By this time my husband had decided that he had had enough of war work, being confined in the blacked-out foundry, choking and coughing in the filthy conditions in which the men were required to work. After looking around for another job, he found work as a bricklayer's mate on a small-scale building contract. Ron Foster, the bricklayer, had recently been 'demobbed' from the Army and soon both were to accept employment together at Ruston and Hornsby's engineering works in Lincoln; they would continue working as a team for another 18 years. Ron was to become a very good friend to David; when we decided to put a deposit on our house with a view to buying it after paying rent for 15 years, Ron kindly and expertly did all the necessary alterations to the brickwork, making it much easier for us to apply for a government grant.

(With regard to Ron Foster, he was married with three sons, and lived in Bracebridge Heath, near Lincoln.)

Above, left to right: Evelyn's sons Robert Douglas, David Patrick, Ian Edward in readiness for their big sister Brigid's wedding, July 29, 1961.

On October 29, 1949 our third son, Robert Douglas (Doug) was born, a huggable, curly-headed little chap who I always called 'my tuppence.' Doug was physically strong and determined; as a youngster he would follow Farmer Roe's Fordson tractor pulling the plough in the fields across the road for hours on end, tramping up and down the newly-turned furrows, or sit on the fence carefully watching Mr. Harris, the farm labourer, with his horse and cart, as he 'top-and-tailed' sugar-beets or mucked the fields with dung. Doug was very good with handiwork of all kinds; anything he made was done very well, and I still treasure the inlaid-wood coffee-table he made in the woodworking class at Sir Robert Pattinson School. He was good at sports, mostly enjoying football. Highly observant, he would later make good use of his natural gifts by becoming a member of the Lincolnshire police force.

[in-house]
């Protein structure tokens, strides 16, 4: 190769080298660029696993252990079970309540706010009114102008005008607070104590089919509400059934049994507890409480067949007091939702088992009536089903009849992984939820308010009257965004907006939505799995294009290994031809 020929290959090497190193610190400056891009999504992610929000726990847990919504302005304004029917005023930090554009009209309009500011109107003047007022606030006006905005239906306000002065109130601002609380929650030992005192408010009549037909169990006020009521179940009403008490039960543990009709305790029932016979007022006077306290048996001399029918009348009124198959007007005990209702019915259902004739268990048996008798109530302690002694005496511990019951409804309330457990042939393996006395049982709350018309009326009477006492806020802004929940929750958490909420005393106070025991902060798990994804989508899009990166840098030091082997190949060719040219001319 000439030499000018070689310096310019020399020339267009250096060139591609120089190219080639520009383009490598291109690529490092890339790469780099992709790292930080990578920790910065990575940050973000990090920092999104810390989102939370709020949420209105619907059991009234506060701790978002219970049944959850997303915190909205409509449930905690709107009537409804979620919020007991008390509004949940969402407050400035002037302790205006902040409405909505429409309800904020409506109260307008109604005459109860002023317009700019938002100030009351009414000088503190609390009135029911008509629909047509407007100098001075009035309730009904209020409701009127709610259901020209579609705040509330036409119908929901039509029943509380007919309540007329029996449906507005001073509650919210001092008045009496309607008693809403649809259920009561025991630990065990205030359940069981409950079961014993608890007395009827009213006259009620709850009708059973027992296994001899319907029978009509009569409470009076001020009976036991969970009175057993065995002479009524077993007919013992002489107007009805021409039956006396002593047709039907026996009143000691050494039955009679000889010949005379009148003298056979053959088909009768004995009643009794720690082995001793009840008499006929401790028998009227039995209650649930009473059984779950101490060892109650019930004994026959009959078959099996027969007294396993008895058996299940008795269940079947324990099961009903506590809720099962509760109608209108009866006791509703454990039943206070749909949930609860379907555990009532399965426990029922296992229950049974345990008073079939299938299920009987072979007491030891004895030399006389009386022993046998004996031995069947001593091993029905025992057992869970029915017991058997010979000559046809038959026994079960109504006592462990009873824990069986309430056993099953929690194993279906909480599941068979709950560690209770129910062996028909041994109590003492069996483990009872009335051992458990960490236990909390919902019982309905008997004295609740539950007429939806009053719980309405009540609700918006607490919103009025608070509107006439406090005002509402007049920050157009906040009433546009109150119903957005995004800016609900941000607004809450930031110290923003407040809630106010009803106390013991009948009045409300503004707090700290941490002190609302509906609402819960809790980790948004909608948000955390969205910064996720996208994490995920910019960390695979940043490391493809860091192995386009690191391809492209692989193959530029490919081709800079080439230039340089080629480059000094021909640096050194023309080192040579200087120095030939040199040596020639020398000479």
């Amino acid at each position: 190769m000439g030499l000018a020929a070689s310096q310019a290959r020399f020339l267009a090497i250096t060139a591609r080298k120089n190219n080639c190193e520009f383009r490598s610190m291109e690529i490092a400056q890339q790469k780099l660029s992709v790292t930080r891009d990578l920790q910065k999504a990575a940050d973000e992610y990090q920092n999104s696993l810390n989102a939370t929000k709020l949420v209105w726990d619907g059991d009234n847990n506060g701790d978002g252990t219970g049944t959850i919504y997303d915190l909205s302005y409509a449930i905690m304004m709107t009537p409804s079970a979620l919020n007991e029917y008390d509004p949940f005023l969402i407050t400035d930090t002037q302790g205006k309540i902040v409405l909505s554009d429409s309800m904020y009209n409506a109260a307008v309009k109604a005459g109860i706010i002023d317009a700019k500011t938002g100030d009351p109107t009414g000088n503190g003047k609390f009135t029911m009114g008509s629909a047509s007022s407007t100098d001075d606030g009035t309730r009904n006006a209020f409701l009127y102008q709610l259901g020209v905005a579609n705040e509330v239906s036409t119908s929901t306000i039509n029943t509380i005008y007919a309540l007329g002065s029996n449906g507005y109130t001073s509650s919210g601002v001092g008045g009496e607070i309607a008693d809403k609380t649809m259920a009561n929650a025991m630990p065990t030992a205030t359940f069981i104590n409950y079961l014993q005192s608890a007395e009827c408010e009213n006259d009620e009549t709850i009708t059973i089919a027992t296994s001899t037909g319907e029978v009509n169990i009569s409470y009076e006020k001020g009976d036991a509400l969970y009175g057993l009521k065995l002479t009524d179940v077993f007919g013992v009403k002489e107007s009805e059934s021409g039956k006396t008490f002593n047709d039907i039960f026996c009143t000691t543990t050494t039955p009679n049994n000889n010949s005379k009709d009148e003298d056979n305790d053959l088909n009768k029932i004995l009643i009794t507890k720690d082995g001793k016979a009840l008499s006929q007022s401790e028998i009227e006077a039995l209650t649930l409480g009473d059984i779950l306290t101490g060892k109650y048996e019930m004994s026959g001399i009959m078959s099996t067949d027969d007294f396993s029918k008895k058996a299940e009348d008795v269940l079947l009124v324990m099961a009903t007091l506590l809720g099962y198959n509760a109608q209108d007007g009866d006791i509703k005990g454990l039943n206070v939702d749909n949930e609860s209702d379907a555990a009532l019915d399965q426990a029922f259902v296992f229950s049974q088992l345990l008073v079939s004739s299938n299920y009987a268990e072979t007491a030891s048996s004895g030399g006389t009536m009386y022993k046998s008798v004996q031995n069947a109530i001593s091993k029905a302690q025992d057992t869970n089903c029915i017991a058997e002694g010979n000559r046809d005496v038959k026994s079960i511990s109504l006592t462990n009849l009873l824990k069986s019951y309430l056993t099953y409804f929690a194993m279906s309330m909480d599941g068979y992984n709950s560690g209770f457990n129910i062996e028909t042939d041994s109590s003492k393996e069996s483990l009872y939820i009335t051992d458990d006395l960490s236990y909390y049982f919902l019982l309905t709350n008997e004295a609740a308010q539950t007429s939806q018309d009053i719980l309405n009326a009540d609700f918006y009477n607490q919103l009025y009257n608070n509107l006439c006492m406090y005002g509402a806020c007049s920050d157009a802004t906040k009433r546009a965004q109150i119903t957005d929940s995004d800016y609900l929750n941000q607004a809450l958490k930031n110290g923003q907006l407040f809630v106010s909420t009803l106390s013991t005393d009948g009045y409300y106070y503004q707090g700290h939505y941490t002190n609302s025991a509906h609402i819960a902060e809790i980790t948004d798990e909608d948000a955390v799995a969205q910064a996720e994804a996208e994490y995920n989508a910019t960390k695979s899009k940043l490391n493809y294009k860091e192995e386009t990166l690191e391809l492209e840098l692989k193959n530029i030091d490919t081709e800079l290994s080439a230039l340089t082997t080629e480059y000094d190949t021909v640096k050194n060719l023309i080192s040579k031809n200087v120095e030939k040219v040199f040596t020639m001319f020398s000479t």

Recovering from the war years, and having moved to 91 Station Road, the same house which my mother and father had once rented, my cherished dream of owning a hive of bees became a reality in 1955. David, Ted and I joined the local beekeeping society and in time we had up to 20 hives in our garden. What an interesting hobby it turned out to be; we sold lots of surplus honey and David made mead from it also.

Above: some of the beehives in the garden at 91 Station Road, North Hykeham, Lincoln.

As the girls grew older, I enjoyed taking them to the Theatre Royal in Lincoln to watch live plays, which we all enjoyed; in later years they would travel even further afield, taking the train to Nottingham for Saturday night dances at the Palais de Dance. After the children had all become teenagers I became involved in the local Women's Institute, which had most interesting guest speakers, and more than once I was sent as a delegate to the national convention at the Albert Hall in London. Having friends in central London, I was able to stay with them and also visit the Chelsea Flower Show, with its spectacular floral displays. Though keenly interested in the Wimbledon tennis tournament, I never made it there to watch in person; radio and television broadcasts were as close as I could get.

I enjoyed listening to Music While You Work on the radio for many years, as well as Victor Sylvester's Ballroom Orchestra and other dance bands who had regular weekly shows. When I was in my teens I never had the chance to learn how to dance, so in later years I took lessons. Though David could perform Irish jigs and tap-dance, he never once took me dancing. However, on one very special occasion, David and I travelled to Nottingham to hear the incomparable Paul Robeson perform on stage, and what a treasured memory that was.

Above: Evelyn (Baker) Staunton and her father Alfred Baker in the garden at 91 Station Road, North Hykeham, c. 1960.

Above: family gathering at the reception of Brigid Staunton and Stuart John Henry Pawson, in the garden of the newlyweds' home at South Park, Lincoln, 1961. Left to right: W. H. (Bill) Pawson, his wife Lucille (Lucy) Pawson; Alfred Baker and his wife Annie; Evelyn Staunton and her husband David.

Above: With some of her Canadian-born grandchildren in the back yard of the Pawson home in Port Kells, B.C., c. 1980. Left to right: Andrea (daughter of Doug), Ian, Amelia and Timothy (Ted's children) and Stephanie (daughter of Brigid).

Above: With three of her five children: Brigid (left), David, Eileen. Missing: Ted and Doug.

Above: Evelyn (Baker) Staunton among the flowers in an English country garden, c. 1995.

Other Baker relatives (in need of clarification):
Ernie and Phyll, of Gedney Drove End, Lincolnshire (?)
Clarence (Clag) and Sally, of Great Gonerby, Lincolnshire
Aunt Margaret (Mag) and Arthur, of Great Missenden, Hertfordshire (or High Wycombe, Bucks?)

Evelyn died 18 October 1999 at the age of __.

back to index